The last time I saw Sam, the Thanksgiving before he died, he greeted me as soon as I walked into his house, “Hi Aunt Maribeth,” he said, and then, “I can say your name just like the big kids." And he did. He said it all weekend, over and over and over again. Aunt Maribeth.

I think of that, of how important it was for him to get my name exactly right and what a gift he was giving me, and how proud he was, and I think that this is what both love and writing are all about. That care, that absolute care with the words we use and the names we give to things.

One more story, this one also about words, and about my nephew Zachary….and I’m actually going to read a paragraph from an essay I wrote a few years ago called “Words.”

I think of my seven-year-old nephew, Zachary, who grows increasingly weak from a prolonged and incurable disease. He can no longer eat by mouth, but is fed intravenously each night. In the mornings, he shuffles through the kitchen, pulling the metal I.V. pole, tubes and plastic bags dangling beneath his pajama shirt. On the kitchen counter, the syringes, five of them, are filled with the medications my sister will inject into his central line. I think of him because the last time I visited my sister and her family, someone—Zach’s dad probably—asked the kids: If you were an animal—not the animal you like the best, but the one most like you—what would you be? Without hesitation, Zach shouted, “I’m a cheetah!” His sisters laughed at him, told him no way, he was a goldfish, a robin, something delicate and small, but he became indignant and bellowed, “I AM A CHEETAH!” and I thought then, as I do now, that nothing is more wonderful, more amazing than this: the magic of a single word and the story it tells—about hope and belief and who we are versus who we long to be.

This is what I want for all of you, to come away from this weekend, believing more fully in the magic and truth and necessity of your own words. I want you to remember that a single word, chosen carefully, used exactly, truly is a gift. This conference, which is in many ways, just another story that you are helping me to write, has truly taught me that as the poet Inez Peterson writes in “Missing you,” Miracles do happen in language. ~~Maribeth Fischer

About: Maribeth Fischer founded the annual “Writers at the Beach: Pure Sea Glass” writing conference in 2005 to raise awareness of mitochondrial disease, which took the lives of her nephews (Sam, age 7, and Zachary, age 15). 100% of the net proceeds from this event are donated to the United Mitochondrial Disease Foundation in her nephews' memories. Fischer is also the author of two novels, The Language of Good-bye (Dutton 2002) which won Virginia Commonwealth University’s award for first novel of 2002, and The Life You Longed For (Simon & Schuster 2007), which has been translated into five languages and was named a BookSense Notable Book in April 2007. Currently Fischer lives in Rehoboth Beach, Delaware, where she serves as president of the Rehoboth Beach Writers’ Guild and Executive Director of “Writers at the Beach.” She teaches fiction and memoir writing and is currently writing her third novel. Please visit her website for more information.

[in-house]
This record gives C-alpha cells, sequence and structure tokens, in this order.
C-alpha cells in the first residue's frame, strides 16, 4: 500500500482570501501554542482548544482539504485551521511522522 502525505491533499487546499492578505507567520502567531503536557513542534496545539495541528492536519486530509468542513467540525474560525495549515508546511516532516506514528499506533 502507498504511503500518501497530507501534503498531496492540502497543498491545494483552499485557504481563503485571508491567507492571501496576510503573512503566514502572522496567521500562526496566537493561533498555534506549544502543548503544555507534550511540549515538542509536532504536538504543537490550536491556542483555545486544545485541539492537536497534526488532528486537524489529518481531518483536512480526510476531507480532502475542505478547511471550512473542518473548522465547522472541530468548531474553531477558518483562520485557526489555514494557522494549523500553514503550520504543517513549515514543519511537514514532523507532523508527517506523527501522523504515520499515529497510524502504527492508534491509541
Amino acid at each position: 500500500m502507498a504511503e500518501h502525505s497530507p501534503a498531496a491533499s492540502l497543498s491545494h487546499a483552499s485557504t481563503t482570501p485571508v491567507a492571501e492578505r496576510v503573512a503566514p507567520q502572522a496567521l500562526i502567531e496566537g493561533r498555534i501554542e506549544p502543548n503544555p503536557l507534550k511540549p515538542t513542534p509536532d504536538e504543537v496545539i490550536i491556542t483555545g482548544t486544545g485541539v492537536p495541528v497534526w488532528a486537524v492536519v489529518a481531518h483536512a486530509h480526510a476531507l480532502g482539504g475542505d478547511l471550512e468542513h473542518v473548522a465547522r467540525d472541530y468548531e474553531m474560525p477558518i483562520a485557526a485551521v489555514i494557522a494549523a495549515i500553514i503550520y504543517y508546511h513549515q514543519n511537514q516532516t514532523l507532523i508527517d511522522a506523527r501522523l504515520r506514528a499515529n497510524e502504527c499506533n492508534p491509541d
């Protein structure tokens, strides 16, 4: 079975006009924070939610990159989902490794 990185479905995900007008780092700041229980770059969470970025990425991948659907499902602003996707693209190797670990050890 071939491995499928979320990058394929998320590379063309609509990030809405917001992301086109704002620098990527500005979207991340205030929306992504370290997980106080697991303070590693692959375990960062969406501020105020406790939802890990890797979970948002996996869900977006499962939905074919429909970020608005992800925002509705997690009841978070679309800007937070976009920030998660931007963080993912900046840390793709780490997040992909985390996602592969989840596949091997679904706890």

Wednesday, May 14, 2008

Title Update

No news to report, just a couple new ways to obsess about my lack of the “perfect” title for my novel-in-progress:

1. Writer/friend Robin Gaines suggests that if I write out my title options in a different font I might see them in a new light…and perhaps discover they’re more brilliant than I’d imagined. This reminds me of another excellent tip: when you’re revising your manuscript, put it in a different font than your “first draft font” to trick yourself into seeing it differently.

2. While going crazy with google, looking for architecture terms and archeology terms, I found a fabulous site of odd dictionaries: I found myself in the history dictionaries, where there were many to choose from, but my favorites were
--the Canting Dictionary (thieves’ slang from 1736)
--Bartlett's Dictionary of Americanisms (from 1848)
--and the Grandiloquent Dictionary, “the result of an ongoing project to collect and distribute the most obscure and rare words in the English language.” (Example: galeanthropy - The delusion that one is a cat.)

No titles…but so much fun that I forgot how stressed out and crazed I’ve been about my lack of a title!

If I Were a Poet...

…I’d probably be obsessed with form, particularly the villanelle, which I imagine must be incredibly difficult to write. And yet a great villanelle, especially read out loud, can be AMAZING.

For those more talented than I, here’s a contest for villanelles. And for those unfamiliar with or fuzzy on the details of the form, you can read more here, and skip to the bottom of this post for an example of a lovely villanelle.